Text by Natasha Chaykowski
It’s strange to look at a high definition photograph of red blood cells. They appear otherworldly and supple, formal and punctuated: so different in shape than the contours of typical materials perceivable by the human eye. And yet, to us blood is typically very formless and ordinary, a simple necessity of mammalian life. There’s a similar strangeness in looking at microscopic images of skin—they are by turns rugged, bleak landscapes and expanses of whirling, layered tides that could easily pass for satellite images of the ocean’s undulating movements. The visual disorientation experienced when looking at such images of these tiny worlds is perhaps caused by the dissolution of abstraction that occurs when the microscopic is made macro, when the abstract is suddenly transformed into the figurative. Such a tensile metamorphosis between abstraction and figuration is at work in Judith Berry’s precise yet whimsical paintings.
Berry’s practice is engendered by a surrealist impulse that transforms landscapes and tableaux into otherworldly topographies. In earlier works, natural vistas are folded and unfurled in unusual arrangements; in these paintings, idyllic hills are comprised of upright rolls of sod, unravelling at the ends, and lush shrubbery is transformed into bushy figures, whose gaits mimic the innumerable lounging nudes of canonical art history. In some instances these figures dance and brawl, bacchanalian-like, in a field or vomit red fire in strict, angular trajectories. In other works still, the calculated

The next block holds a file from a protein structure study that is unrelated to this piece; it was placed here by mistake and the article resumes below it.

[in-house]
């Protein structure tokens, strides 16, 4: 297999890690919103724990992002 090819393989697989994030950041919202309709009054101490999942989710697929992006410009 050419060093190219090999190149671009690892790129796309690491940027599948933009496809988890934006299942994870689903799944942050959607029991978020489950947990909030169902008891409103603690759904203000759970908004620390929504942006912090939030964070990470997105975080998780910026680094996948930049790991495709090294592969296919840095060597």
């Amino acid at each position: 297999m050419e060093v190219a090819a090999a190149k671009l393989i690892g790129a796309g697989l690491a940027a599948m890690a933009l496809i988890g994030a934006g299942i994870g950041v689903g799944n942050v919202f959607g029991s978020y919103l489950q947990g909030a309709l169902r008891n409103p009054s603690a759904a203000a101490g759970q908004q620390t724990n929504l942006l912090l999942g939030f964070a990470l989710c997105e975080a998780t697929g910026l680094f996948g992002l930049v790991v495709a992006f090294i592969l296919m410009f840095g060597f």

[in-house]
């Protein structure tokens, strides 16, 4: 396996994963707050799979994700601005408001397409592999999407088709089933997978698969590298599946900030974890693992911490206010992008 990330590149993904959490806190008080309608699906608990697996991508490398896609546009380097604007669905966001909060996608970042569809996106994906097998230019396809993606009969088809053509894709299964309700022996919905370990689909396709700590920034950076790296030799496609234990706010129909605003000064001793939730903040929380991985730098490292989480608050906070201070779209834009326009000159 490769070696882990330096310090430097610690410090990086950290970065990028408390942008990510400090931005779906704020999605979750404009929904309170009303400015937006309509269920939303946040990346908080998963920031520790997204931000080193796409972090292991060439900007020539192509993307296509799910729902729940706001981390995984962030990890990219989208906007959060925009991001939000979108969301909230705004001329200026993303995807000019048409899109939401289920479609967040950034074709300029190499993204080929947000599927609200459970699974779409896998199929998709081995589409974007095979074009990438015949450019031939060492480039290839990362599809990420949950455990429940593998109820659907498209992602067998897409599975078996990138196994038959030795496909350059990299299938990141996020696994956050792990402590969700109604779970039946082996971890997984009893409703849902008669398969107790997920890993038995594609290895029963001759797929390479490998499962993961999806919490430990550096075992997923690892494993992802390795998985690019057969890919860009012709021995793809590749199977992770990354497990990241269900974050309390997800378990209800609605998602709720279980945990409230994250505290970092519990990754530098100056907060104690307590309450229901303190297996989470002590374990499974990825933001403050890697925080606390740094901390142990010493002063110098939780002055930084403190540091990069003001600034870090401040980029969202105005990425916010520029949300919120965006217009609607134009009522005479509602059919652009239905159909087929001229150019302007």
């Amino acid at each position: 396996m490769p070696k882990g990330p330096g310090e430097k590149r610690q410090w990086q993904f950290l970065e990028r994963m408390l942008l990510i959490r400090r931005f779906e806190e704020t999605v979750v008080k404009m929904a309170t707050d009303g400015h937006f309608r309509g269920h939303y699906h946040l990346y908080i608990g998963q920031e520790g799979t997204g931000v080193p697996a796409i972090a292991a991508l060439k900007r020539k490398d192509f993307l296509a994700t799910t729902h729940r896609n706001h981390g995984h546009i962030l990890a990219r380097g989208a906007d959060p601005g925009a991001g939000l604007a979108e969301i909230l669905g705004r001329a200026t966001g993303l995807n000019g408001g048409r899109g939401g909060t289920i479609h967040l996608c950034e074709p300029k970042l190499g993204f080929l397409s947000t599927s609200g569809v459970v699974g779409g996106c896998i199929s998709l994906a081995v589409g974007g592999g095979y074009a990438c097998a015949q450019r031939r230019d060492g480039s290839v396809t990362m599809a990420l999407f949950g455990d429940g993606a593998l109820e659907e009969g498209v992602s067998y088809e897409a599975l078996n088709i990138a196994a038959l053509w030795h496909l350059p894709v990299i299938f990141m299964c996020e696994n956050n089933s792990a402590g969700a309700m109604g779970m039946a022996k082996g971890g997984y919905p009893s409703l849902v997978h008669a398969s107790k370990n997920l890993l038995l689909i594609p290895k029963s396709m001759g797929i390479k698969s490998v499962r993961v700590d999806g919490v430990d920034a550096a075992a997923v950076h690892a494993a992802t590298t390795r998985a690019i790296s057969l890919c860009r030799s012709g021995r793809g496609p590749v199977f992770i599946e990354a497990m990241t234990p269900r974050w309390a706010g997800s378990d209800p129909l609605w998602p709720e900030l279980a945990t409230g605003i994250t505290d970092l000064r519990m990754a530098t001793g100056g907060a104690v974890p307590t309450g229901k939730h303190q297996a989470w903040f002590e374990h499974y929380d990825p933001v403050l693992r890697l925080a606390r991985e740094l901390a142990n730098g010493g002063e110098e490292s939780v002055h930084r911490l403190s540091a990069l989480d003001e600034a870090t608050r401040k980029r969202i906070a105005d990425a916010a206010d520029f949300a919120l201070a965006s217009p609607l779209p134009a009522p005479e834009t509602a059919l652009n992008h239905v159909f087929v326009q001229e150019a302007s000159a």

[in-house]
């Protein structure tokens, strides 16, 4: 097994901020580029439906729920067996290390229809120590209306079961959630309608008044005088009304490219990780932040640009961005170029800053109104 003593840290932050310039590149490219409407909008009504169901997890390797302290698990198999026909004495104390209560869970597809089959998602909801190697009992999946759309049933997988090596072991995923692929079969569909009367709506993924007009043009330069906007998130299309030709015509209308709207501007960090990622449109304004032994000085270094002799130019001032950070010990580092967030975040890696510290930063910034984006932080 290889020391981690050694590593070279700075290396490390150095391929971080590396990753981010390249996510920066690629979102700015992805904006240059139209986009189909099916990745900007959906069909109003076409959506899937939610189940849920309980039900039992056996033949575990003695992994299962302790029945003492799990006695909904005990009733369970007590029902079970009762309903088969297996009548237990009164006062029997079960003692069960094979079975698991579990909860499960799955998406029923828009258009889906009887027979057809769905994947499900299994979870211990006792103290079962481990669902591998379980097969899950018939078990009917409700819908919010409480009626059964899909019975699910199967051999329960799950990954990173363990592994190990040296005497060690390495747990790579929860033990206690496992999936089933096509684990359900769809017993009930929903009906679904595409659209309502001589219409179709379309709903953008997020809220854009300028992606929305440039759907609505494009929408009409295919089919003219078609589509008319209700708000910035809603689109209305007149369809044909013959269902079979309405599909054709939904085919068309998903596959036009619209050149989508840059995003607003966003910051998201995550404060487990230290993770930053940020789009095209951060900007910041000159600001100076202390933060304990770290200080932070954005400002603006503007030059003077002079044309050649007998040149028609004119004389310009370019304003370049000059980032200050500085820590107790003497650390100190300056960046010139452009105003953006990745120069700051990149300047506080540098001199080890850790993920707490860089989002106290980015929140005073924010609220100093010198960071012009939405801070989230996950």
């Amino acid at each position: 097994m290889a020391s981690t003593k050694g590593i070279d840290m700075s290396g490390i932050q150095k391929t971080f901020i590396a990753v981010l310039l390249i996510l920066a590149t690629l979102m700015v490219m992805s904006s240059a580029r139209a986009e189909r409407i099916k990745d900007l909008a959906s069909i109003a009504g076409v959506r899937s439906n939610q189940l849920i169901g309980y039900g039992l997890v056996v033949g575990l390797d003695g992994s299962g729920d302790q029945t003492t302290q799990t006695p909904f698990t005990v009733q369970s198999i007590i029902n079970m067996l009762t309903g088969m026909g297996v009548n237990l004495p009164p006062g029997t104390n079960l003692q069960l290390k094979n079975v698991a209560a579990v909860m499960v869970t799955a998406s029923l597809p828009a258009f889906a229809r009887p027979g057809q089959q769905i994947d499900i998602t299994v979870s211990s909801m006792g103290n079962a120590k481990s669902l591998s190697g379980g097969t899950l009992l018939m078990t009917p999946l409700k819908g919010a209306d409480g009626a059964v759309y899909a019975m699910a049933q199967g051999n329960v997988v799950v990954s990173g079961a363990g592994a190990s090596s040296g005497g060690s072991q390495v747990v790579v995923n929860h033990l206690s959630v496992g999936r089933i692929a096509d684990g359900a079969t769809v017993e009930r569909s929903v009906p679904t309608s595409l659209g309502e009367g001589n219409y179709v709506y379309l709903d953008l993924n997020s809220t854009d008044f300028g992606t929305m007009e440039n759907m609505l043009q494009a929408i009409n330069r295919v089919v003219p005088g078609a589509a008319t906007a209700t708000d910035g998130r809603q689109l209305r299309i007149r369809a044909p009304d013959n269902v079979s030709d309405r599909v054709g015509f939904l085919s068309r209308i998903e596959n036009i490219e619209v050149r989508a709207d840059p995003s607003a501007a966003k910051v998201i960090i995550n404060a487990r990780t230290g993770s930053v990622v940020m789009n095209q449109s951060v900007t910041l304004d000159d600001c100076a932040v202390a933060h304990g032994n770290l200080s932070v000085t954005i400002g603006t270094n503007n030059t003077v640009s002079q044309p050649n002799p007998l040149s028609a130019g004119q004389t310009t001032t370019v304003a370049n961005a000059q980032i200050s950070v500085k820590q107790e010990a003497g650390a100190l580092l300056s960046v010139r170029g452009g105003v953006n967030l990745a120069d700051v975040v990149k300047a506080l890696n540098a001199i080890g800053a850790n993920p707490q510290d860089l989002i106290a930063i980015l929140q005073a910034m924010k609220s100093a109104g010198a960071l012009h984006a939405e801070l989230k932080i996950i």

and precise landscaping of human-made gardens is made dreamlike through Berry’s imaginative interpretations: hedges become tunnels leading to some unknown destination outside of the frame and classical architectural adornments are precise grassy structures here. In all of these, there is the quintessentially surrealist oscillation between the familiar feeling strange, and inversely, the strange feeling familiar.
Berry’s most recent series of works, a selection of which will be shown in Excursions, follows this trajectory. In palettes of vibrant yellows and greens, the paintings in this series reside somewhere in a murky fissure between abstraction and figuration. In Insomnia, complex tubular backdrops create a shallow, yet complex landscape. Amorphous, geometric forms pepper its surface. In Sleep Triptych, a similar pipe-like backdrop contorts into what might be perceived as a singularity, a black hole. Crouched figures populate this sinewy plateau, and tiny non-descript circular windows float above it. A play on the diverse meanings of the word excursion, the paintings evoke at once an adventure, an adhered-to route, or a divergence from a pathway—all definitions that suit their compositional nature. While Berry describes this series as more mechanical than organic, I would argue that the works herein expose an imagined mechanics of the organic—like the strange contours of blood cells or the rough precipices of our perceived-as-smooth skin, when respectively imaged microscopically. Somewhere in the twilight.